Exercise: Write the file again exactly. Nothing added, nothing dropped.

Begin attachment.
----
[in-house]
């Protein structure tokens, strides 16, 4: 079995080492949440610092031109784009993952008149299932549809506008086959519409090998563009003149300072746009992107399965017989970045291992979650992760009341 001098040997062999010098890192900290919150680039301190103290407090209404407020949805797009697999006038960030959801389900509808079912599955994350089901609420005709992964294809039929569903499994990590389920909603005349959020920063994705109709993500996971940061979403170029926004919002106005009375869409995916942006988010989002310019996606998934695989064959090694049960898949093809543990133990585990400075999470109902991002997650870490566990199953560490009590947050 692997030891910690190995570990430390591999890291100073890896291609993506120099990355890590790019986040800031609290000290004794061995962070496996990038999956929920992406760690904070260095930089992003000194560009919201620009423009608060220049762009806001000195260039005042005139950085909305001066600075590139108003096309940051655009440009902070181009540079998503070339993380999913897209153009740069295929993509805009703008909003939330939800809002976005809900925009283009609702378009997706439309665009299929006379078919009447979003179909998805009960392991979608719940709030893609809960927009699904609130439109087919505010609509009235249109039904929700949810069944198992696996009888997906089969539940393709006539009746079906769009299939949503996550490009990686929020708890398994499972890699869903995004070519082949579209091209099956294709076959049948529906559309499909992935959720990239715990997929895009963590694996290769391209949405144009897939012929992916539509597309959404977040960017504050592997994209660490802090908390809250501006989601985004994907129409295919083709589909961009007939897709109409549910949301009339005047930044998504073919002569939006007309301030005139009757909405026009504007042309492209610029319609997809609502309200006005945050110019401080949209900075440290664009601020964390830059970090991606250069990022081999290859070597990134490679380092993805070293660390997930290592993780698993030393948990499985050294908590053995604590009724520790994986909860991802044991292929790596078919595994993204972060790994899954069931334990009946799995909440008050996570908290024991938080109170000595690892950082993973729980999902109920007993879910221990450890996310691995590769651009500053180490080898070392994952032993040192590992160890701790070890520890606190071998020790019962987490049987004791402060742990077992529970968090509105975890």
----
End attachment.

[in-house]
């Protein structure tokens, strides 16, 4: 079995080492949440610092031109784009993952008149299932549809506008086959519409090998563009003149300072746009992107399965017989970045291992979650992760009341 001098040997062999010098890192900290919150680039301190103290407090209404407020949805797009697999006038960030959801389900509808079912599955994350089901609420005709992964294809039929569903499994990590389920909603005349959020920063994705109709993500996971940061979403170029926004919002106005009375869409995916942006988010989002310019996606998934695989064959090694049960898949093809543990133990585990400075999470109902991002997650870490566990199953560490009590947050 692997030891910690190995570990430390591999890291100073890896291609993506120099990355890590790019986040800031609290000290004794061995962070496996990038999956929920992406760690904070260095930089992003000194560009919201620009423009608060220049762009806001000195260039005042005139950085909305001066600075590139108003096309940051655009440009902070181009540079998503070339993380999913897209153009740069295929993509805009703008909003939330939800809002976005809900925009283009609702378009997706439309665009299929006379078919009447979003179909998805009960392991979608719940709030893609809960927009699904609130439109087919505010609509009235249109039904929700949810069944198992696996009888997906089969539940393709006539009746079906769009299939949503996550490009990686929020708890398994499972890699869903995004070519082949579209091209099956294709076959049948529906559309499909992935959720990239715990997929895009963590694996290769391209949405144009897939012929992916539509597309959404977040960017504050592997994209660490802090908390809250501006989601985004994907129409295919083709589909961009007939897709109409549910949301009339005047930044998504073919002569939006007309301030005139009757909405026009504007042309492209610029319609997809609502309200006005945050110019401080949209900075440290664009601020964390830059970090991606250069990022081999290859070597990134490679380092993805070293660390997930290592993780698993030393948990499985050294908590053995604590009724520790994986909860991802044991292929790596078919595994993204972060790994899954069931334990009946799995909440008050996570908290024991938080109170000595690892950082993973729980999902109920007993879910221990450890996310691995590769651009500053180490080898070392994952032993040192590992160890701790070890520890606190071998020790019962987490049987004791402060742990077992529970968090509105975890």